BA (Victoria), BA Hons (Waikato), MA Hons (Waikato), PhD (Sydney)
Mail English and Linguistics
University of Otago
PO Box 56
Medieval Literature, Chaucer, Calligraphy, Palaeography and Codicology.
- ENGL 254 Magic and Treachery in Medieval Literatur
- ENGL 354 Monsters and Monstrosity in Medieval Literature
- ENGL 454 Medieval Misogyny: Subverting the Antifeminist Tradition
I am willing to supervise students in the areas of Medieval literature, Medievalism, and manuscript analysis.
The Good Scribe
This book comprises experiences and incidents that have occurred during my career as a medievalist. They focus on some problems I've researched and usually not resolved, but all have brought to the surface another body of knowledge that I believe is extremely useful in the repertoire of a medievalist. My own background lies in calligraphy, but I'm not referring only to calligraphy as a valuable piece of knowledge, I mean to stretch the concept further to suggest that knowledge of practical book arts is incredibly important for a medievalist to have some knowledge of. This includes calligraphy, but also book binding, codicology, palaeography, parchment making, ink and paint making, painting and illustration, design, gilding, among other activities. All of these combine to offer a package of practical skills that support the theoretical knowledge of the medievalist, whether a literary specialist or historian, or some other discipline.
Fabricating the Life of Chaucer (Wiley/Blackwell)
The proposal for this biography is to examine those moments and episodes of Geoffrey Chaucer's life that have excited so much interest from his biographers over the centuries. The intention is to set these moments alongside the evidence, to reveal not only what was actually happening in Chaucer's life, but also to see this through the lens of subsequent biographers, to show what these moments meant at different times to different writers.
This book is, in one sense, another biography of Geoffrey Chaucer, but in another sense, is much more of an investigation into how Geoffrey Chaucer's life has been fabricated to reflect the needs of writers and readers across the generations, creating a literary tradition that spans 620 years.
Making the Medieval Book
A collaborative project with the Otago Art Society, The Dunedin Public Library, Hocken Library, and Otago University Library. The project is a series of bookbinding and book making workshops, culminating in a book making competition. There will be an exhibition of book arts, which will culminate in a specially crafted hand-made book, with contribution from Otago artists, which reflects Dunedin life.
Deadly Words: Witches, Jews, and Muslims in the First Era of Fake News This is a thrilling and timely project, led by Associate Professor Hannah Johnston from the University of Pittsburgh. Hannah is funded by a Fulbright Fellowship to come to New Zealand where we will collaborate on this project.
"Ours is an age of dangerous stories, old and new: Deadly Words is motivated by the conviction that as scholars we have an obligation to explain the power and repercussions of such narratives so that as citizens we can work to change the script."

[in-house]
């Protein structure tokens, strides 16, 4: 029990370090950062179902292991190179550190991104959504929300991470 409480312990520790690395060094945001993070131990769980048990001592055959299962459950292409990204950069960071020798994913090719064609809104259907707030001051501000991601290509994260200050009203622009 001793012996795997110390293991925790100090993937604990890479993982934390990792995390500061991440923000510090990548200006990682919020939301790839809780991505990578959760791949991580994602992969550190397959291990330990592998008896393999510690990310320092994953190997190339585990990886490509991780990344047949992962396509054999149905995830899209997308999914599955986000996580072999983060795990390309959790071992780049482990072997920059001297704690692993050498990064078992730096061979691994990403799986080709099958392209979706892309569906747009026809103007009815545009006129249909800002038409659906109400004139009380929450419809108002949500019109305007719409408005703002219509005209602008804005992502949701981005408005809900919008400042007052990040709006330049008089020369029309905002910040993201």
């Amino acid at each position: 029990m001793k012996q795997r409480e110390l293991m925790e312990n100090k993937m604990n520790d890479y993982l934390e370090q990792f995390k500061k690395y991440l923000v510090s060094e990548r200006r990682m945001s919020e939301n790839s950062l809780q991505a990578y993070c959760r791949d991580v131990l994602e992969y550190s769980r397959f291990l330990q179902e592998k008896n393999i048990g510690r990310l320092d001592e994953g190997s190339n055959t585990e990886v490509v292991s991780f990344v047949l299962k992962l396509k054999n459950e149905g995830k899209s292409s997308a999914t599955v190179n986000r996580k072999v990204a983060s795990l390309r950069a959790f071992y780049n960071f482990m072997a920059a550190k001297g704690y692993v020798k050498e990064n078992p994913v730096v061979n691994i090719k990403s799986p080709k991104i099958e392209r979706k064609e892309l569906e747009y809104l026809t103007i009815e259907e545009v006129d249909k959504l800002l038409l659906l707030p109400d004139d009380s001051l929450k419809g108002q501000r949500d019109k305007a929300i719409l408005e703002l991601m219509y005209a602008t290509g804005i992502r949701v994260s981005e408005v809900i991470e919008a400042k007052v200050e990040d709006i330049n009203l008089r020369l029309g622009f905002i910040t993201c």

In this project we are looking at how modern perceptions of medieval European culture has been misused and misinterpreted today, drawing on examples from the 2019 Christchurch mosque shooting and the 2018 Pittsburgh synagogue shooting. Literature and Nationalism: the Mythologising of Chaucer and Cervantes
In collaboration with Dr Roberto Suazo Gomez, this project exposes the contested relationship between literature and nationalism of two iconic writers whose literary works have faced processes of transformation into national myths: the English poet Geoffrey Chaucer and the Spanish novelist Miguel de Cervantes.
Both Chaucer and Cervantes have been hailed as founding fathers of literature, whose works express the very essence and spirit of their respective languages and nations. However, contrary to this fantasy of purity supporting the emergence of modern national identities, both Chaucer and Cervantes responded to multilingual and multicultural contexts.
The 1807 Chaucer
A few years ago I identified an edition of The Poetical Works of Geoffrey Chaucer, published in 1807, that seems to have gone unnoticed by scholars. At best, early scholars of Chaucer seem to have thought it was a reprint of Bell's 1783 edition. In fact, it is a new edition, and my research has focused on identifying exactly how it is different from previous editions. I'm currently writing a monograph that identifies and explains these features of the 1807 Chaucer.
Marshall, S. (2022, September). Geoffrey Chaucer in New Zealand. Classics Programme Research Seminar Series, University of Otago, Dunedin, New Zealand. [Department Seminar].
Marshall, S. (2022, August). The good scribe: Lessons from the quill. University of Otago, Dunedin, New Zealand. [Inaugural Professorial Lecture].
Lamb, L., & Marshall, S. C. (2019). Lollard literature and the Anonymous Group. Literature & Aesthetics, 29(2), 44-66.
Marshall, S. (2019, November). Inventing the life of Chaucer. Verbal presentation at the University of Otago Centre for the Book Symposium: Biography, Autobiography and Memoirs, Dunedin, New Zealand.
Marshall, S. C. (2019). Middle English Chaucer in Dryden's Fables. Notes & Queries, 66(1), 90-91. doi: 10.1093/notesj/gjy202